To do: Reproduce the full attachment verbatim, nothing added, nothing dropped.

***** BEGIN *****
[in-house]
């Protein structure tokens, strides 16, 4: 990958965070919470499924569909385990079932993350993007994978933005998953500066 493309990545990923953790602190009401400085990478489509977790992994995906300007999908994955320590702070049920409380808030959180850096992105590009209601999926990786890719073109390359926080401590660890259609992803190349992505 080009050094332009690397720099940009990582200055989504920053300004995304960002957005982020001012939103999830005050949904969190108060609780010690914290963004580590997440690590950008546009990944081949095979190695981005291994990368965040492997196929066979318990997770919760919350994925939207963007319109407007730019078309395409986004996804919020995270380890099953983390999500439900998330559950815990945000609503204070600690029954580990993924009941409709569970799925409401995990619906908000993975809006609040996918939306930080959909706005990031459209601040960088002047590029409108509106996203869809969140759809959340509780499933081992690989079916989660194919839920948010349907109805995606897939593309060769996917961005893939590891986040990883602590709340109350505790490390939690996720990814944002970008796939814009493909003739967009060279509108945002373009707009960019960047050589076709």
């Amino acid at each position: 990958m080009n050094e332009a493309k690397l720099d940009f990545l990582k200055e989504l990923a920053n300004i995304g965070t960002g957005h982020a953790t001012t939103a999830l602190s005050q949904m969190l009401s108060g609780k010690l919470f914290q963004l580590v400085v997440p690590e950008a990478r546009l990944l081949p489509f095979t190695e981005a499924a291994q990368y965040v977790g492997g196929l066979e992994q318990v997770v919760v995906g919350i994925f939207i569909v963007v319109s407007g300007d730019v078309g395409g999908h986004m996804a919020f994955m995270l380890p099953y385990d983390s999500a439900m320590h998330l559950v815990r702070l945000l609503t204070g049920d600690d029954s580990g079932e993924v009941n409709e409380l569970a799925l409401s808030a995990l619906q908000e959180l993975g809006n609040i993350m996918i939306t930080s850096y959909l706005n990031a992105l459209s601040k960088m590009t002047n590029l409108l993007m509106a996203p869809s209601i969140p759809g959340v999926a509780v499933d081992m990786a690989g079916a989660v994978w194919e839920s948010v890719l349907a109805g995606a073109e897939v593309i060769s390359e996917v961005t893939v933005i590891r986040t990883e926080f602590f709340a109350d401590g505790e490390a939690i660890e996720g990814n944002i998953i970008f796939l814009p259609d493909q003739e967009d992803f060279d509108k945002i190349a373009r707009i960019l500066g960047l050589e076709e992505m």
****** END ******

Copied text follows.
[in-house]
């Protein structure tokens, strides 16, 4: 990958965070919470499924569909385990079932993350993007994978933005998953500066 493309990545990923953790602190009401400085990478489509977790992994995906300007999908994955320590702070049920409380808030959180850096992105590009209601999926990786890719073109390359926080401590660890259609992803190349992505 080009050094332009690397720099940009990582200055989504920053300004995304960002957005982020001012939103999830005050949904969190108060609780010690914290963004580590997440690590950008546009990944081949095979190695981005291994990368965040492997196929066979318990997770919760919350994925939207963007319109407007730019078309395409986004996804919020995270380890099953983390999500439900998330559950815990945000609503204070600690029954580990993924009941409709569970799925409401995990619906908000993975809006609040996918939306930080959909706005990031459209601040960088002047590029409108509106996203869809969140759809959340509780499933081992690989079916989660194919839920948010349907109805995606897939593309060769996917961005893939590891986040990883602590709340109350505790490390939690996720990814944002970008796939814009493909003739967009060279509108945002373009707009960019960047050589076709």
């Amino acid at each position: 990958m080009n050094e332009a493309k690397l720099d940009f990545l990582k200055e989504l990923a920053n300004i995304g965070t960002g957005h982020a953790t001012t939103a999830l602190s005050q949904m969190l009401s108060g609780k010690l919470f914290q963004l580590v400085v997440p690590e950008a990478r546009l990944l081949p489509f095979t190695e981005a499924a291994q990368y965040v977790g492997g196929l066979e992994q318990v997770v919760v995906g919350i994925f939207i569909v963007v319109s407007g300007d730019v078309g395409g999908h986004m996804a919020f994955m995270l380890p099953y385990d983390s999500a439900m320590h998330l559950v815990r702070l945000l609503t204070g049920d600690d029954s580990g079932e993924v009941n409709e409380l569970a799925l409401s808030a995990l619906q908000e959180l993975g809006n609040i993350m996918i939306t930080s850096y959909l706005n990031a992105l459209s601040k960088m590009t002047n590029l409108l993007m509106a996203p869809s209601i969140p759809g959340v999926a509780v499933d081992m990786a690989g079916a989660v994978w194919e839920s948010v890719l349907a109805g995606a073109e897939v593309i060769s390359e996917v961005t893939v933005i590891r986040t990883e926080f602590f709340a109350d401590g505790e490390a939690i660890e996720g990814n944002i998953i970008f796939l814009p259609d493909q003739e967009d992803f060279d509108k945002i190349a373009r707009i960019l500066g960047l050589e076709e992505m």